• Twitter
  • Facebook
News-Sentinel.com Your Town. Your Voice.
Opening Arguments

Playing by the rules

Unilateral disarmament might bring peace, but it might not be the peace desired:

Sen. Richard Lugar on Wednesday became one of the first Republicans to back Elena Kagan's confirmation to the Supreme Court.

[. . .]

He believes that in most cases, Congress should defer to a president's preference in nominations to appointed positions.

[. . .]

Carl Tobias, a law professor at the University of Richmond, in Virginia, said Lugar's statement on why he'll vote for Kagan "suggests that senators should vote for presidents' nominees who are 'clearly qualified.' "

During Chief Justice John Roberts' confirmation hearing, Lugar decried the fact that the confirmation process "takes on the trappings of a political campaign" with oversimplifications and distortions. He urged that the focus be on nominees' qualifications.

Once upon a time, great deference to the president's choice was the standard. As long as the candidate was qualified and not an obvious lunatic, confirmation was all but assured. But that standard has changed. I don't know if it changed about the time of the Bork nomination, but that's the point at which the change was obvious.

Under the new rules, a candidate's judicial philosophy matters very much, almost to the exclusion of everything else. Call it judicial liberalism vs. judicial conservatism or founding principles vs. "living document," but one side wants one thing and the other side another. As long as everybody else is playing by the new rules, what do you gain by sticking to the old rules? Most likely, the other side will get the majority on the court. And your side, even if it wins every issue politically, will lose on many of them in court decisions. Lugar is being like the British soldiers who kept marching in straight rows, just as they always had, and getting picked off by the American Colonists hiding in the bushes. They followed the old rules, bully for them, but we won, and I think most people would agree it's good that we won.

I'm not saying I like the new rules. We once ran editorials supporting deference to the president and, like Lugar, decrying the departures from that standard. But those days are gone. As a strong supporter of adherence to the constitutional text, I don't want anybody from my side to just give up without a fight, and it feels like that's what Lugar is doing.


Bob G.
Thu, 07/22/2010 - 10:29am

In this case, Lugar reminds me of that dog that when a burglar breaks into the house, does NOT attack said burglar, but rather takes him around, and shows him where all the valuables are...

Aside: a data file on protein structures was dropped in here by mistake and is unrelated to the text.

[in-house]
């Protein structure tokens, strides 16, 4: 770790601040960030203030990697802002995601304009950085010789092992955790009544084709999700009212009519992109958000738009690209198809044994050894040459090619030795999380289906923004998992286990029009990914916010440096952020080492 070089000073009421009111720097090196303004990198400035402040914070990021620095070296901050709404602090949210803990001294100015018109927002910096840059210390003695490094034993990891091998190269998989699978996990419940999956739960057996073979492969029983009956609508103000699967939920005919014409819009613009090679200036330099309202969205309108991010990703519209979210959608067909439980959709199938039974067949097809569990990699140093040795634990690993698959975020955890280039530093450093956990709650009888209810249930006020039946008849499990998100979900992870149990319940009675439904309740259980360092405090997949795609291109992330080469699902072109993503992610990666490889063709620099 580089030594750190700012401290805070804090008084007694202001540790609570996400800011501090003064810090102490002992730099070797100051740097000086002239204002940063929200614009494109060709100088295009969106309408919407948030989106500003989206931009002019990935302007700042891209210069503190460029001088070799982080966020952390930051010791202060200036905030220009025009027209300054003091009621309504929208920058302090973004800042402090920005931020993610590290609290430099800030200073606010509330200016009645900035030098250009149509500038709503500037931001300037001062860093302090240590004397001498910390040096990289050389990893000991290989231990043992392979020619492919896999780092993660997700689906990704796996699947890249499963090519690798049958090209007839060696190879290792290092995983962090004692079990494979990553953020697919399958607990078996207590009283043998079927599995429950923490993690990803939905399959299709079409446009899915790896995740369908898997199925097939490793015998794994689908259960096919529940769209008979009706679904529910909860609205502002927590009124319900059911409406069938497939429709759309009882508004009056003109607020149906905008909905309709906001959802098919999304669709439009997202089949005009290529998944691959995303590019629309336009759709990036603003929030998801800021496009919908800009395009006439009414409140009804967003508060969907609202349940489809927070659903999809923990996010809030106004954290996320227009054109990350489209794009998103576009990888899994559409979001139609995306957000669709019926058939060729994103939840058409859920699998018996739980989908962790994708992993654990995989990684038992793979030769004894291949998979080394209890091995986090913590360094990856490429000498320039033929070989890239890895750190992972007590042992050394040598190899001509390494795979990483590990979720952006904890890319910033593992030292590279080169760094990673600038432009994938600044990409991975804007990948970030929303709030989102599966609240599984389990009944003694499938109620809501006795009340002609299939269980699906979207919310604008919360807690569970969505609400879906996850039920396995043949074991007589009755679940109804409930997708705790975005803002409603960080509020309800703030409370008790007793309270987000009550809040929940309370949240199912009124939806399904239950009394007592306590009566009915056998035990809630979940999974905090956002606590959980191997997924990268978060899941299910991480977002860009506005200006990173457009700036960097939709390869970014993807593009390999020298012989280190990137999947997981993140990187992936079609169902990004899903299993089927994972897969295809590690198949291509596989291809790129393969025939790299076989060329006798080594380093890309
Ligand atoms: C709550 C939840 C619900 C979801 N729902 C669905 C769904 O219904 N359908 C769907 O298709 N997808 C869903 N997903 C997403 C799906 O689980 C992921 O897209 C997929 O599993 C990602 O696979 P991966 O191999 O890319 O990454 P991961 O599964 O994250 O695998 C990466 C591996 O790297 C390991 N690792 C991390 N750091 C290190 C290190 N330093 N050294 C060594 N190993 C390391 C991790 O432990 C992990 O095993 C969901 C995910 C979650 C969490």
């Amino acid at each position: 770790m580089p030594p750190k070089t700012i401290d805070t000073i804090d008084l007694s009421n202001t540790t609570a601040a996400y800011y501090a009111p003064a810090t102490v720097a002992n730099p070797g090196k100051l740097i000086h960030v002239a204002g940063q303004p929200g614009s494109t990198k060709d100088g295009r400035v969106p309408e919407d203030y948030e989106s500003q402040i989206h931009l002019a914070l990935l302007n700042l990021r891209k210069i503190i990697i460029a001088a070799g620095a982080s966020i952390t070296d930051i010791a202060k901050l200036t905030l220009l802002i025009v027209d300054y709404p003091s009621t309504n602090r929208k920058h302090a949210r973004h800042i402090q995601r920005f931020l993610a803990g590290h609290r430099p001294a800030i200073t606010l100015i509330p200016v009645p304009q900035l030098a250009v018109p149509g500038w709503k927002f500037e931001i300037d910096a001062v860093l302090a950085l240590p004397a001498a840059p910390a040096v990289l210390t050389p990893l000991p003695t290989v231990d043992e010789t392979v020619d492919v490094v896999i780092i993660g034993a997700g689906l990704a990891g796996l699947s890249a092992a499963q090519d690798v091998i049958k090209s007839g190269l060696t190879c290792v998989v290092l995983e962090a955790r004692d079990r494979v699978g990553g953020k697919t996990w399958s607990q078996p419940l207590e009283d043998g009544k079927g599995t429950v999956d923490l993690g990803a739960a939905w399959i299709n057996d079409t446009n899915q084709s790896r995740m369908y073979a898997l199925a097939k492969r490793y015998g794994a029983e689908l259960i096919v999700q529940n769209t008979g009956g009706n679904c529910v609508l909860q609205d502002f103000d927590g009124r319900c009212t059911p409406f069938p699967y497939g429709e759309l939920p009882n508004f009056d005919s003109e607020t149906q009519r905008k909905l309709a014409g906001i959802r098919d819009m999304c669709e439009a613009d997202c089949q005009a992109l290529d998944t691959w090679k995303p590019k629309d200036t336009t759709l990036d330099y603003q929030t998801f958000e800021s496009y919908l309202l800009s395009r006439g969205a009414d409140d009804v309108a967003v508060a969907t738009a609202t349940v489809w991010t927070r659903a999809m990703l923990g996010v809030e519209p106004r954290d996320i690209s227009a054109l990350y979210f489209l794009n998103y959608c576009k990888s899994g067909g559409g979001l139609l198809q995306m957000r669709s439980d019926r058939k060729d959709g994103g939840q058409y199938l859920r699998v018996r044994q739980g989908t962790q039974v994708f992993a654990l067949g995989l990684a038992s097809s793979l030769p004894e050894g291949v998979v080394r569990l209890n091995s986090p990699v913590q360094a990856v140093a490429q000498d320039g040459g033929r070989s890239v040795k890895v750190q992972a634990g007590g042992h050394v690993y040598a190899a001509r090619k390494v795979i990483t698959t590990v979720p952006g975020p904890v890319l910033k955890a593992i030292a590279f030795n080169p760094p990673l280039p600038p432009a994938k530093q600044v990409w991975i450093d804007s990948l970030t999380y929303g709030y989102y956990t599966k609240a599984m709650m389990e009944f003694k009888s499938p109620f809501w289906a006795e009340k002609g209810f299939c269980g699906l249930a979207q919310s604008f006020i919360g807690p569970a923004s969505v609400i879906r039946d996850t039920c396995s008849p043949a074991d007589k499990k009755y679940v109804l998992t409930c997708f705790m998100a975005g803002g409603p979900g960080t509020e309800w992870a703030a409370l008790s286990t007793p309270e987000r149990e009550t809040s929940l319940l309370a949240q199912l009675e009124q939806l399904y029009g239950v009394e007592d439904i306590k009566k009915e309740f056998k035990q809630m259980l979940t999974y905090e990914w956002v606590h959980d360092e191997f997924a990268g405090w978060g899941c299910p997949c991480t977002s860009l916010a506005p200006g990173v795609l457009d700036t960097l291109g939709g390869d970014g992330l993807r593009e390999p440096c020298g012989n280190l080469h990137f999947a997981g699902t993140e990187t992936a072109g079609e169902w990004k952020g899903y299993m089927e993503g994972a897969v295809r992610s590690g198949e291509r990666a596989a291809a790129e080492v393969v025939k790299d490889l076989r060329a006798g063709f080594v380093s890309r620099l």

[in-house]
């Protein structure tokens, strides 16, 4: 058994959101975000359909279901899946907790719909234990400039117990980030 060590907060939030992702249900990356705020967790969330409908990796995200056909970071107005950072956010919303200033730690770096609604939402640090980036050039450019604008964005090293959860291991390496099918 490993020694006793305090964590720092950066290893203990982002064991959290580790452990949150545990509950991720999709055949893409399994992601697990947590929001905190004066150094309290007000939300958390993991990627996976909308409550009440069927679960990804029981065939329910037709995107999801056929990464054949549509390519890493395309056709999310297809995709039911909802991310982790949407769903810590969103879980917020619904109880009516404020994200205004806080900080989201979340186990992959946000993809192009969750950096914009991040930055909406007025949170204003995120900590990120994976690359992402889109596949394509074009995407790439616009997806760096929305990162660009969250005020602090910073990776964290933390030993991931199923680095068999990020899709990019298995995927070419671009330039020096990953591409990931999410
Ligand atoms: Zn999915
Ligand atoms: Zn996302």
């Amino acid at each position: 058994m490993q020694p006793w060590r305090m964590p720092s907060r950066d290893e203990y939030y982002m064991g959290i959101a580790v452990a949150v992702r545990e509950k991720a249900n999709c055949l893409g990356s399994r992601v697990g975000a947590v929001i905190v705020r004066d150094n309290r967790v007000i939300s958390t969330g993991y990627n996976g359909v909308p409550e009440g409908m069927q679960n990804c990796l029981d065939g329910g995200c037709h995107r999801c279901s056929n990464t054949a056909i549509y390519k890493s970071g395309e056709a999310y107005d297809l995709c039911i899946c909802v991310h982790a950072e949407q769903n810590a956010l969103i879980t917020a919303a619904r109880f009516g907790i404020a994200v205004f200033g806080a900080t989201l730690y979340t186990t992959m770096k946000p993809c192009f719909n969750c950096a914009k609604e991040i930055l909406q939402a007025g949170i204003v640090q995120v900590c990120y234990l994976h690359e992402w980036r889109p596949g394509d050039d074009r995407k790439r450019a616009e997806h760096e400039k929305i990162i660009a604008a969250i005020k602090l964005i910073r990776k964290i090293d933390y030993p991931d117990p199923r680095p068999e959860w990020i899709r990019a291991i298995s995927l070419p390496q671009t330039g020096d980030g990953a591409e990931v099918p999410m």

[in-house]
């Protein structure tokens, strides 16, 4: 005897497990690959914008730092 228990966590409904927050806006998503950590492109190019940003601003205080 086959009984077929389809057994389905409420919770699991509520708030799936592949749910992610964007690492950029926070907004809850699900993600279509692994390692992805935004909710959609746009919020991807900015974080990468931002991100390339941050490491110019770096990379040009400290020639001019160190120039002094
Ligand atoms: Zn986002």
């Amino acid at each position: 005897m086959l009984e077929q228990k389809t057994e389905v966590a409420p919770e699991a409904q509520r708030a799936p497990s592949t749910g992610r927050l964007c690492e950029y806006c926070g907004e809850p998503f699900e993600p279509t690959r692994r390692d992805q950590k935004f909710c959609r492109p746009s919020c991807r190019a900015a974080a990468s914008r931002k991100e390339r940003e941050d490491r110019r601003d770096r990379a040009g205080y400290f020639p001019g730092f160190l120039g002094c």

I'm just sayin'

john b. kalb
Thu, 07/22/2010 - 1:25pm

Indiana Republicans better correct this "gone-idiotic" senator - and fast!!! It sounds like Lugar may belong in a half-way house for demented seniors. He will be up the same year that we get shed of Obama - so let's do it!!! Another case that proves that term-limits are needed.

tim zank
Thu, 07/22/2010 - 2:40pm

Lugar was once (legitimately) touted as true "statesman" because he was calm, level-headed, and reasonably conservative for the times.

Unfortunately, as time has progressed, he has not kept pace with the threat of the lunatic left, he still thinks that Democrats are reasonable normal clear thinking Americans, not the rabid, drooling pack of dishonest race baiting socialist thieves they have become today. He's oblivious to the impending leftist "shiv" in the ribs we are all bleeding from.

Say goodnight Dick, turn out the light when ya leave.

Lewis Allen
Sun, 07/25/2010 - 5:43am

Tim, for the record, I am a Democrat. And I am not rabid, do not usually drool, am entirely honest, and never race bait, or bait race, or do any combination of those words. However, the thief label may be harder to deny, since I stole the heart of a beautiful but wrong-headed conservative woman some time ago.

Now, regarding the editorial: I probably disagree with this more than anything he's ever written. To the victor go the spoils, and I don't care who's president. Those who opposed Roberts were wrong, and those opposing Kagan are wrong. Rather than stoop to the lowest common denomination that is the currency of modern politics, Lugar and a few others in both parties stay classy. We should celebrate the few good men in the senate rather than wish their demise. A bit naive? Sure, but optimism always is.

tim zank
Sun, 07/25/2010 - 5:40pm

Lewis, you are to be commended if you are not a "rabid" Democrat, it is a rare thing these days. It usually means you were a sane Democrat before 2000. As for your significant other, she is to be commended as well (obviously) for over looking your shortcomings (politically speaking of course).

As to the time honored practice of "To The Victor Go The Spoils" I'm afraid much like a number of other traditions we used to honor (like it or not) that has gone completely out the window never to return.

The lack of will, the lack of moral fiber, the lack of backbone is staggering in our career politicians. The careerist ones like Lugar have sat idly by, "getting along" (in bipartisan speak) with the other side of the aisle, while the country sinks into an abyss from which we may never recover.

Sorry, I used to like Dems, hell I was one for a while, but the platform they have chosen is one of ruination. I don't want to be a socialist, and I refuse to make nice with the people that are trying daily to force that upon us.

Lugar has long outlived his political usefulness.

Lewis Allen
Sun, 07/25/2010 - 6:43pm

I think 'lack of backbone' is an interesting thing to accuse Lugar of, in this instance. It would, in fact, take a lot less courage to oppose Kagan's nomination then it does to support it.

tim zank
Sun, 07/25/2010 - 9:45pm

I should have clarified, conservative backbone.